There are numerous species of Dothideomycetes that have muriform ascospores and have at one time or another been placed in Pleospora (Wehmeyer 1961). Pleospora is, however, rather distinctive and should be confined to species with characters that are similar to Pleospora herbarum. The ascomata in P. herbarum are immersed and usually become erumpent, the peridium is unusual in having three strata, a thin inner layer of thin-walled, hyaline to light brown flattened cells, a relatively wide central layer of thin-walled, hyaline to light brown angular cells, and an outer very thin black amorphous cells, which gives the blackened colour to the ascomata. The asci are broadly clavate and have a distinctive, squarish, wide ocular chamber and ascospores are muriform with at least three longitudinal septa per transverse row and surrounded by a mucilaginous sheath. The asexual morph is Stemphylium (Zhang et al. 2012; Hyde et al. 2013). For this reason, several Pleospora-like species are now transferred to other genera (e.g. Curreya).

Based on our phylogenetic assessment we proposed to confine Pleospora to one well-supported clade based on the type strains of P. herbarum (CBS 191.86) along with the other alternative strains of P. herbarum used in this study (P. herbarum MFLUCC 13-0344, P. herbarum MFLUCC 13-0266 and P. herbarum (MFLUCC 14-0261), sister to Paradendryphiella clade applying GCPSR (Taylor et al. 2000; Dettman et al. 2003). By implementing this, we treat some putative strains, such as P. tomatonis (CBS109844), P. papaveracea (CBS432.50), P. tarda (CBS 714.68) and P. halophila (CBS410.73) as alternative strains of P. herbarum. This treatment leads to clarification of the paraphyletic nature of Pleospora within the family Pleosporaceae.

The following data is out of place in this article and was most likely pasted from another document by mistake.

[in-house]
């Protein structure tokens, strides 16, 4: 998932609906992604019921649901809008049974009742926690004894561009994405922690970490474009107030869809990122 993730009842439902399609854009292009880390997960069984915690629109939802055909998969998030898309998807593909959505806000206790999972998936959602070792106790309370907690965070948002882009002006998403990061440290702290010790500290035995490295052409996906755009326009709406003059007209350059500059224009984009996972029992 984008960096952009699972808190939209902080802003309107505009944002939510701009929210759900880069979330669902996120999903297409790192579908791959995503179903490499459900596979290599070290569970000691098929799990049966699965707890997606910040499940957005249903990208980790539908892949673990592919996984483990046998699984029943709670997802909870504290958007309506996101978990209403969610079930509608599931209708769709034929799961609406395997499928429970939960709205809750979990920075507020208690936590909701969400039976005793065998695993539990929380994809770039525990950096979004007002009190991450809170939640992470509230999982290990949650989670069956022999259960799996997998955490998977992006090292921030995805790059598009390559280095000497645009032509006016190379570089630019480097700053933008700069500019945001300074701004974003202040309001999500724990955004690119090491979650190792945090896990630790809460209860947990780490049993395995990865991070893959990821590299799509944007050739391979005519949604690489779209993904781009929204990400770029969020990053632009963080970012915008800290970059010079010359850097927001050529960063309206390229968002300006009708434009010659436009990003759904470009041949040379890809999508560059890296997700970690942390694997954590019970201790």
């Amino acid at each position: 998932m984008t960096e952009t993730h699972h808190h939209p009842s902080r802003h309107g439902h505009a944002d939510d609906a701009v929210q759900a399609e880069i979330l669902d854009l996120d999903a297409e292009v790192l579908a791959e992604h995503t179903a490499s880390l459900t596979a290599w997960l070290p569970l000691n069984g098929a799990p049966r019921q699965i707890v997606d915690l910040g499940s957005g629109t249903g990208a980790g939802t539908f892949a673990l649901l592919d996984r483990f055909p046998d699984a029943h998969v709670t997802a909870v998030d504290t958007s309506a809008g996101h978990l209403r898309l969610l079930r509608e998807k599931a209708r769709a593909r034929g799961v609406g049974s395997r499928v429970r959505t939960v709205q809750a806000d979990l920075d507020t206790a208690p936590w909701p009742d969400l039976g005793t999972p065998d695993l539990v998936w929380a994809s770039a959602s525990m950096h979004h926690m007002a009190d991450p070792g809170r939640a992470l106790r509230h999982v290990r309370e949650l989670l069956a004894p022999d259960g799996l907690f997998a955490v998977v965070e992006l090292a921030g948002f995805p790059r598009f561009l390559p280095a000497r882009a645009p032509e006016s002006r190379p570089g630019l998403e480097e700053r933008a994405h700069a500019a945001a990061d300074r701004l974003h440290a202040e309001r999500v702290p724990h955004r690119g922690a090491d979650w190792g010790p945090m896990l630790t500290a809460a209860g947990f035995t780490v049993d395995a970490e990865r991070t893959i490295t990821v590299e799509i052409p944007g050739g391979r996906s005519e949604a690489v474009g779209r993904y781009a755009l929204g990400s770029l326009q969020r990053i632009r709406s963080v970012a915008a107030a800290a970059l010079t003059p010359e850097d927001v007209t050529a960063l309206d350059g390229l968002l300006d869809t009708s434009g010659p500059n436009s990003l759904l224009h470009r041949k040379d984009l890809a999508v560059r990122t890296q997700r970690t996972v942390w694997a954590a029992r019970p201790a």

Fig. 1 Pleospora herbarum (MFLU12-2216). a. Ascomata on host substrate. b. Close up of ascoma .c . Section of ascoma. d. Close up of the peridium. e. Cellular, hyaline, septate, broad pseudoparaphyses.  f-h. Asci with short, broad pedicel bearing 8 ascospores  i-l. Mature and immature ascospores with mucilaginous sheath. Stemphylium sp. m-p. Conidiophores with pale to mid dark or olivaceous brown, smooth conidia. Scale bars: c = 100 μm, d = 50 μm, e = 20 μm, f-g = 60 μm, i-k = 10 μm, l-o = 10μm.